William Yeung Kwong-yu

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‘The world’s second best’ asteroid chaser 

Since William Yeung Kwong-yu (also known as Bill Yeung) discovered his first asteroid back in 2000, the 51-year-old amateur astronomer has become the second most prolific stargazer on the planet, finding a further 2,600 asteroids in the past decade alone. Famously, he also mapped one mysterious object which created a huge international buzz in the astronomical field (it was eventually found to be a part of the rocket that propelled Apollo 12 into space). He’s also a bit of a chatterbox. “I’m probably the worst interviewee you can think of,” he grins. “You don’t have to worry about insufficient information with me, but you’ll have a hard time to ask the next question.” Yeung certainly has a restless, inquisitive mind. He’s as keen on the species of Hong Kong’s natural habitat as he is on the city’s quixotic stock market. But it’s the unknowable starry void that really fires his imagination. “I love asteroids specifically because you can observe them moving while other celestial bodies remain relatively still,” he says.

Yeung emigrated from Hong Kong to Canada in 1987 to work in the investment business. “Like most Hongkongers I considered earning money the most important thing,” he says. But after his business failed he read an article about how non-professionals can use relatively simple equipment to track asteroids. Yeung decided to try it himself, and was soon hooked. “I spent seven years in America searching for asteroids!” he says.

The first year he lived in a trailer in the Arizona desert. The second year he settled on a small hilltop where ‘you can see a full 360-degree horizon’. Here he built his own amateur observatory with a set of four telescopes and named it ‘Desert Eagle’. He was soon discovering as many as 70 asteroids in a single night.

“That was the happiest time in my life,” he tells Time Out. “I enjoyed the solitude. I watched stars, read books and travelled. I had a lot of time to think about the meaning of life, and finally I realised that you can enjoy your life with the most basic materials as long as you are doing what you like. It’s sad that most Hong Kong people can’t see this. They almost never stop working in order to earn more money. But in the last day of your life, what really matters is not how much you have earned, but how much you have lived your life.”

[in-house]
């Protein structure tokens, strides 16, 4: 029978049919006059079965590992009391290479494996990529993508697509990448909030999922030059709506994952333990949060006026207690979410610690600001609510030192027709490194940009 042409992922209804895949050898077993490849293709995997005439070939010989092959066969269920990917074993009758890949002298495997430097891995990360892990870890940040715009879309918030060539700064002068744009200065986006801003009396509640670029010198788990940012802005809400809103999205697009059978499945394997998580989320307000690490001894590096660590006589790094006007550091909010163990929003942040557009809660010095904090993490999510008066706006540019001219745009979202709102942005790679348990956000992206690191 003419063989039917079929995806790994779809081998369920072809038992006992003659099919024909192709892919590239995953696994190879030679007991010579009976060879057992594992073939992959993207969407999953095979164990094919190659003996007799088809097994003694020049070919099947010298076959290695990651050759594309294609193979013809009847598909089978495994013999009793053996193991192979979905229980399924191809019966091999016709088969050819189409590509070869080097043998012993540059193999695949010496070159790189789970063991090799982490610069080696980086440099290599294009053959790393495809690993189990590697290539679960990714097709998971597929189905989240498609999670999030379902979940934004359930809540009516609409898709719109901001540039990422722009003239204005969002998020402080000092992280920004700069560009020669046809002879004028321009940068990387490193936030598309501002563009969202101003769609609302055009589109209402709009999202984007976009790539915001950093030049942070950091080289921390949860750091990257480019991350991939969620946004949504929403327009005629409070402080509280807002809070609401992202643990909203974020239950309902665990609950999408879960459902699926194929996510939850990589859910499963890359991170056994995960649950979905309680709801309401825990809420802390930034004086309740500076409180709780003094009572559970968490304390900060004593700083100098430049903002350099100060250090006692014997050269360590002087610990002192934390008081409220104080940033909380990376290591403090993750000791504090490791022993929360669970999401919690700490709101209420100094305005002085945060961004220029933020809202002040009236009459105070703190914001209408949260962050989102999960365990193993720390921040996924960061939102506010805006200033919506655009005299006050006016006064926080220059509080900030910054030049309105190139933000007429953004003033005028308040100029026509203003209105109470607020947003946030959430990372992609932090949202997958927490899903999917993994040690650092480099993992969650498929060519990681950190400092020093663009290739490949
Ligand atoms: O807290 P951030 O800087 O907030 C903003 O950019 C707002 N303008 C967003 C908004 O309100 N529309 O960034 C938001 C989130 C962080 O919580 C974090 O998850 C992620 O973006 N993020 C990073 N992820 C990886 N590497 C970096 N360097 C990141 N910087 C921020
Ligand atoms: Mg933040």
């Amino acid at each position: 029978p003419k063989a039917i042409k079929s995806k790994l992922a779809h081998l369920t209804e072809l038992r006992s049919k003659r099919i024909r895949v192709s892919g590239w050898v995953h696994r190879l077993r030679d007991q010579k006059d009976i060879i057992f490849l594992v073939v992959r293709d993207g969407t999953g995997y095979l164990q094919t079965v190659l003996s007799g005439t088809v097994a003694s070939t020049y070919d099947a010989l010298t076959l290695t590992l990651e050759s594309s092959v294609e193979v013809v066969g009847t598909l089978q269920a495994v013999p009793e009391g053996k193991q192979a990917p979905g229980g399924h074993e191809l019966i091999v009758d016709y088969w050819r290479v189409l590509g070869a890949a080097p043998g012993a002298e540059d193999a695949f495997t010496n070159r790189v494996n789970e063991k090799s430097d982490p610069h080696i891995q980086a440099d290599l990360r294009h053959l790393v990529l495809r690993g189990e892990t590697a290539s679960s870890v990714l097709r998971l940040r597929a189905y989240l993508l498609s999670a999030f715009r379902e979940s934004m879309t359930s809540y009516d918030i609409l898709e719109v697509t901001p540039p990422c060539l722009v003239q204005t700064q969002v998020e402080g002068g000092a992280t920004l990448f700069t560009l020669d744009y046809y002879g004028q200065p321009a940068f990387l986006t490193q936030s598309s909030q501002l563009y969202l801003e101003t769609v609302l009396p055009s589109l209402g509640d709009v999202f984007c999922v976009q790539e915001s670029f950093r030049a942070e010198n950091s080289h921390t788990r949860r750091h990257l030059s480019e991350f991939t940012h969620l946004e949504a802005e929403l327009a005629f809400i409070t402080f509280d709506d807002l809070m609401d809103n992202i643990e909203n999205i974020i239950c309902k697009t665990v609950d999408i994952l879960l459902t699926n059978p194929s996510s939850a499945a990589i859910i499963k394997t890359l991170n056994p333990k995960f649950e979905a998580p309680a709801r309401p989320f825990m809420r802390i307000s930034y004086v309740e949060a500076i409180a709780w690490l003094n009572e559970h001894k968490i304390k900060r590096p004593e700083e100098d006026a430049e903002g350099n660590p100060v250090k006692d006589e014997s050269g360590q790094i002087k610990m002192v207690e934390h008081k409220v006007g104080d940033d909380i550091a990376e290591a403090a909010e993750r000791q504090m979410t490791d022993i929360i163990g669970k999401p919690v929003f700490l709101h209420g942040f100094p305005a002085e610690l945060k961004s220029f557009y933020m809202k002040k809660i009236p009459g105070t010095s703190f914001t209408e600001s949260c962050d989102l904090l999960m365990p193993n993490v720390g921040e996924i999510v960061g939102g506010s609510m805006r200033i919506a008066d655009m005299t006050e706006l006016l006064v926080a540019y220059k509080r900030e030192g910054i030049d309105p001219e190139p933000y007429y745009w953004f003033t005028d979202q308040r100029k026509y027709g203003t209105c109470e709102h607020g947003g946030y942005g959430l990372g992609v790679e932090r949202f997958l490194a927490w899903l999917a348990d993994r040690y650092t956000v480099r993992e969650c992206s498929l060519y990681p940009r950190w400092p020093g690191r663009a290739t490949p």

Naming a heavenly body is probably the most romantic thing in the world, but it’s a headache for Yeung. “I name my asteroids after individuals,” he says. “It’s not necessary to let everybody know my personal appreciation.” Among his discovered asteroids are ‘Yeungchuchiu’ (楊注潮, Yeung’s father), ‘Tsuihark’ (徐克, after the film director), ‘Linchinghsia’ (林青霞, after the Hong Kong actress), ‘Spielberg’ (naturally), ‘Aiweiwei’
(艾未未, China’s dissident artist), ‘Gaoyaojie’ (高耀潔, China’s AIDS activist), and ‘Potato’, presumably because he likes spuds.

In 2008, Yeung moved back to Hong Kong to take care of his elderly parents. Shocked by the bright city neon, he became involved with combatting light pollution. As the president of Hong Kong Astronomical Society, and a member of the government appointed Task Force on External Lighting, his new goal is establish a law that requires all non-necessary city lighting such as outdoor advertising and building decorations to be switched off after 11pm. “It really terrifies me when I hear people saying their children don’t believe there are stars in Hong Kong’s sky,” he says. “This new law can really save lots of energy. It also helps companies improve their public image as well as allowing people to sleep at night.”

But it is Australia where he wishes to spend the rest of his life. “It has little light pollution and the sky there is so clear that it’s perfect for star-watching.” Currently involved with ‘property management’ as well as writing a book about his astrological adventures, Yeung has big plans for the future: “By then I should have saved enough money to buy a large telescope in Australia so I can try new things in the astronomical field.” Watch the skies. Shirley Zhao

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